So after watching this I was fearful I would have to pay SE tax if I did an LLC for my rental property but I just read that rental properties even when actively managed are considered passive income and not subject to SE tax. Can you please confirm his? Thanks
the best video on the topic. Question im a bit confuse as to when people say take money from your llc account and some goes to payroll, some to saving account some put aside for taxes and some for your investment account. are these actually accounts in the bank attached to your llc or these are accounts on your business books which does not exist in the bank?
Wow! Great videos. Just discovered the channel and the way you explain legalize ( is that a word:), makes it very easy to retain! Your sense of humor is wonderful and your graphics "dept" is top notch:) I believe wine may be assisting them:)
I always imagined, should I ever start a YT channel, I'd have 'state of the art' graphics as well, so when you pulled out the graphics I was pleasantly surprised.
I'll have to watch the SCorp v LLC video because they still confuse me.
Thank you for the example and WOW amaing graphics! ...is it possible for my Single Member LLC S-Corp to cover some expenses as a 'perk' of ownership in the company so long as the company is and remains adequately capitalized? Examples; company car, company insurance, ..etc. (you get the picture).
1.how much money do you need to make to be an s Corp
2.so if you made a million do they tax you on the million or after you minus expenses and dividends
3. Did you say you can be a single member on s Corp and pay yourself dividend
Owned buildings at another site may be used as alternate workspace if a building cannot be occupied. This depends upon the location of the building and whether the building would be affected by the same hazard that prevented use of the primary building. The alternate facility may be a viable business recovery strategy if the building can be configured with the required equipment or existing equipment can be configured to need business requirements.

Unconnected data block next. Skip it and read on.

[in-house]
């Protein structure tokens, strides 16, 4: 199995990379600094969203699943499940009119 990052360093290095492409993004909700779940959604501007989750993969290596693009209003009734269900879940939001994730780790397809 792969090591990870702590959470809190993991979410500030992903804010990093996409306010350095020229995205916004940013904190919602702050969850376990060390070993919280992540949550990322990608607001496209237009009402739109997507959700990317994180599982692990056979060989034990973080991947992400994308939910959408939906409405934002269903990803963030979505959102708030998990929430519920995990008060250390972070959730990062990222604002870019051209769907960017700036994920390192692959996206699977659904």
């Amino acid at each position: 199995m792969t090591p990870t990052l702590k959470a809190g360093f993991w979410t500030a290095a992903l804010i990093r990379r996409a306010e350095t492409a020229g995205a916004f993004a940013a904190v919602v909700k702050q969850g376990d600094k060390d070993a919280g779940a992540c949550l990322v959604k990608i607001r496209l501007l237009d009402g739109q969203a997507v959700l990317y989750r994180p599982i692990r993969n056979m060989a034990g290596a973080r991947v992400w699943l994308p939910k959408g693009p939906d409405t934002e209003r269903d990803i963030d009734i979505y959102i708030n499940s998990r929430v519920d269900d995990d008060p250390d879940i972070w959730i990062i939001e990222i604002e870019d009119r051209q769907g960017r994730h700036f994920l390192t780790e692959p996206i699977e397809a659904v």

Systems and Equipment.
Evaluate these systems to determine whether they meet the needs of the program. Identify and plan to overcome emergency communication system limitations such as weak radio or cellular service or areas where a warning system cannot be heard. Upgrading this critically important system may be required. Verify that these systems are in reliable working condition.
If fuel, battery backup power or batteries are required, make sure the system can run for the required time and chargers are available. Document how to operate these systems and mark the locations of controls. Make sure the information is available during an emergency. Many of these systems also require periodic inspection, testing and maintenance in accordance with national codes and standards. Train staff so a knowledgeable person is able to operate systems and equipment.
Materials and Supplies.
Be sure to compile a list of available resources using the Emergency Response Resource Requirements and Business Continuity Resource Requirements worksheets as a guide.
Preparing for an emergency, responding to an emergency, executing business recovery strategies and other activities require resources that come from outside the business. If there were a fire in the building, you would call the fire department. Contractors and vendors may be needed to prepare a facility for a forecast storm or to help repair and restore a building, systems or equipment following an incident.
The following external resources should be identified within plan documents. Include contact information to reach them during an emergency and any additional instructions within the preparedness plan.
Public Emergency Services.
Contractors and Vendors.